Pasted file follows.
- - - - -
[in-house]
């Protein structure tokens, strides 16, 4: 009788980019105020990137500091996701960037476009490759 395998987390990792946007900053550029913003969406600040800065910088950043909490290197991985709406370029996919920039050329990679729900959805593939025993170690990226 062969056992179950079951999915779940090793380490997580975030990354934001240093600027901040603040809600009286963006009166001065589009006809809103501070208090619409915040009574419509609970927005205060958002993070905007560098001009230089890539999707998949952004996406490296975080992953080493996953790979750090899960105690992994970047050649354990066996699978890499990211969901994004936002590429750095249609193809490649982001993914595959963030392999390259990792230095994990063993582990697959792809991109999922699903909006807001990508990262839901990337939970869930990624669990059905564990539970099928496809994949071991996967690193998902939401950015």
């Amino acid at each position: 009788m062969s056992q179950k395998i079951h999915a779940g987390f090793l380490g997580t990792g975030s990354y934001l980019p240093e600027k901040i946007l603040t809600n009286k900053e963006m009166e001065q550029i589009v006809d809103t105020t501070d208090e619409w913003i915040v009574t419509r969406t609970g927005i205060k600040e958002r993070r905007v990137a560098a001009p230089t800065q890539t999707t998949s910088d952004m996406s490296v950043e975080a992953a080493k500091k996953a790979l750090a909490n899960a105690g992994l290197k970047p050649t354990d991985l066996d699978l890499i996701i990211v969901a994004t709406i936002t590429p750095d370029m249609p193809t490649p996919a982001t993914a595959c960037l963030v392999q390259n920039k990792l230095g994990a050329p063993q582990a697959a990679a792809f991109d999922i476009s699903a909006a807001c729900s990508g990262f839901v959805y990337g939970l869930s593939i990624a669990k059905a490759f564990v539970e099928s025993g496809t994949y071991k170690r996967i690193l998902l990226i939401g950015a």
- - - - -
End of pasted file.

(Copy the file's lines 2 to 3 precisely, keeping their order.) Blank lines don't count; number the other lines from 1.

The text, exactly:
């Protein structure tokens, strides 16, 4: 009788980019105020990137500091996701960037476009490759 395998987390990792946007900053550029913003969406600040800065910088950043909490290197991985709406370029996919920039050329990679729900959805593939025993170690990226 062969056992179950079951999915779940090793380490997580975030990354934001240093600027901040603040809600009286963006009166001065589009006809809103501070208090619409915040009574419509609970927005205060958002993070905007560098001009230089890539999707998949952004996406490296975080992953080493996953790979750090899960105690992994970047050649354990066996699978890499990211969901994004936002590429750095249609193809490649982001993914595959963030392999390259990792230095994990063993582990697959792809991109999922699903909006807001990508990262839901990337939970869930990624669990059905564990539970099928496809994949071991996967690193998902939401950015």
């Amino acid at each position: 009788m062969s056992q179950k395998i079951h999915a779940g987390f090793l380490g997580t990792g975030s990354y934001l980019p240093e600027k901040i946007l603040t809600n009286k900053e963006m009166e001065q550029i589009v006809d809103t105020t501070d208090e619409w913003i915040v009574t419509r969406t609970g927005i205060k600040e958002r993070r905007v990137a560098a001009p230089t800065q890539t999707t998949s910088d952004m996406s490296v950043e975080a992953a080493k500091k996953a790979l750090a909490n899960a105690g992994l290197k970047p050649t354990d991985l066996d699978l890499i996701i990211v969901a994004t709406i936002t590429p750095d370029m249609p193809t490649p996919a982001t993914a595959c960037l963030v392999q390259n920039k990792l230095g994990a050329p063993q582990a697959a990679a792809f991109d999922i476009s699903a909006a807001c729900s990508g990262f839901v959805y990337g939970l869930s593939i990624a669990k059905a490759f564990v539970e099928s025993g496809t994949y071991k170690r996967i690193l998902l990226i939401g950015a």